Many of us think of facial recognition software as something that may be potentially invasive to our privacy; however researchers are now using it for a bit of good by tweaking it to help save endangered lemurs. 

A team, led by Anil Jain at Michigan State University, has developed a new software known as LemurFaceID. At the moment, it can recognize more than 100 individual lemurs with an astounding 98.7% accuracy rate.

Previously, in order to study lemurs in the wild, researchers had to rely on their own identification methods that may not be 100% accurate. This could include noting down body or face shape of the lemur, but that doesn’t mean they can be positive they are even looking at the same one each time.

Long-term studies of populations in the past, where it was necessary for researchers to be absolutely sure they were looking at the same lemurs over time, many used methods that involved catching them and having to collar them. This not only disturbed their natural habitats, but often times contributed to increased stress amongst the lemurs themselves. LemurFaceID provides a much less invasive way to keep track of them.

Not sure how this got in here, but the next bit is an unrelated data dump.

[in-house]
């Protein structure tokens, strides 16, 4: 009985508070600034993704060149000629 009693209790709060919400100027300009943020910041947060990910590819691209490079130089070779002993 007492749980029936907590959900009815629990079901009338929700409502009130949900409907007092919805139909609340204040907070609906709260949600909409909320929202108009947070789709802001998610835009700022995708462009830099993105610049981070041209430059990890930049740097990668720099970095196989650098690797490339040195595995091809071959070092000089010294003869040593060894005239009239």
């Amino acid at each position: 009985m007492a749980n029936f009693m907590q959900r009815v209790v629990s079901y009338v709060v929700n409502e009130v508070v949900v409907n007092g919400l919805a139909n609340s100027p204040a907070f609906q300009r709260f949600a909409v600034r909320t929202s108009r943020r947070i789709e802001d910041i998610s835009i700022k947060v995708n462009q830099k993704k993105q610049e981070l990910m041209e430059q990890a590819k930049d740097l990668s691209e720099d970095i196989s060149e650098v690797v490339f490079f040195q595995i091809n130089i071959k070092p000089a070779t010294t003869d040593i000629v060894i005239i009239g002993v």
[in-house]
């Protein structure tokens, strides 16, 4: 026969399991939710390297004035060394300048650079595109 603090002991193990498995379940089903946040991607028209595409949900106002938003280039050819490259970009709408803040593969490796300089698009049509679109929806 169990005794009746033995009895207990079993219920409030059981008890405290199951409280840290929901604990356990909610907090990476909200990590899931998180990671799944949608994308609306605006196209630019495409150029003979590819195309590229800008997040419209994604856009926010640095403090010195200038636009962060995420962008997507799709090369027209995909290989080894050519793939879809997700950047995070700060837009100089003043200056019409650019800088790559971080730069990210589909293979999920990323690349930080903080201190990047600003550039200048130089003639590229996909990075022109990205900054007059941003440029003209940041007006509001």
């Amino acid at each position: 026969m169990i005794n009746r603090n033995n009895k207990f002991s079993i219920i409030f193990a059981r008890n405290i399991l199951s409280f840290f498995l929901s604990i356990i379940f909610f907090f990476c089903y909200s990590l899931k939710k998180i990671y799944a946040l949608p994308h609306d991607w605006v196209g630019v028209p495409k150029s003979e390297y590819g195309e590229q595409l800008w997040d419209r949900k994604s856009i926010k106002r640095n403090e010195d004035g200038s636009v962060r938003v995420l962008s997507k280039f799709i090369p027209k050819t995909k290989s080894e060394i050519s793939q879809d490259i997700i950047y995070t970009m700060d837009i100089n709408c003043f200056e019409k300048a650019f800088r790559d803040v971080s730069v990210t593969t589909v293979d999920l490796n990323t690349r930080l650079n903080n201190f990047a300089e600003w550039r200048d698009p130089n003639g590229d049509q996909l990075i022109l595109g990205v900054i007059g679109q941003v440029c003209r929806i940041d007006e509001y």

They also hope the identification process can help keep track of lemurs that have been kidnapped and trafficked for profit.

Stacey Tecot from the University of Arizona, who took part in taking pictures of some of the lemurs for the pilot of LemurFaceID explains why it is important to positively identify the same lemurs over time:

“Studying lemur individuals and populations over long periods of time provides crucial data on how long individuals live in the wild, how frequently they reproduce, as well as rates of infant and juvenile mortality and ultimately population growth and decline. Using LemurFaceID can inform conservation strategies for lemurs, a highly endangered group of mammals.”

According to EurkAlert, lemurs were named the world’s most endangered mammal in 2012, and 24 of the 111 lemur species are critically endangered. It is the team’s hope that this collaborative effort will help not only lemurs, but the technology can be used to help track and conserve other animals in danger of extinction.


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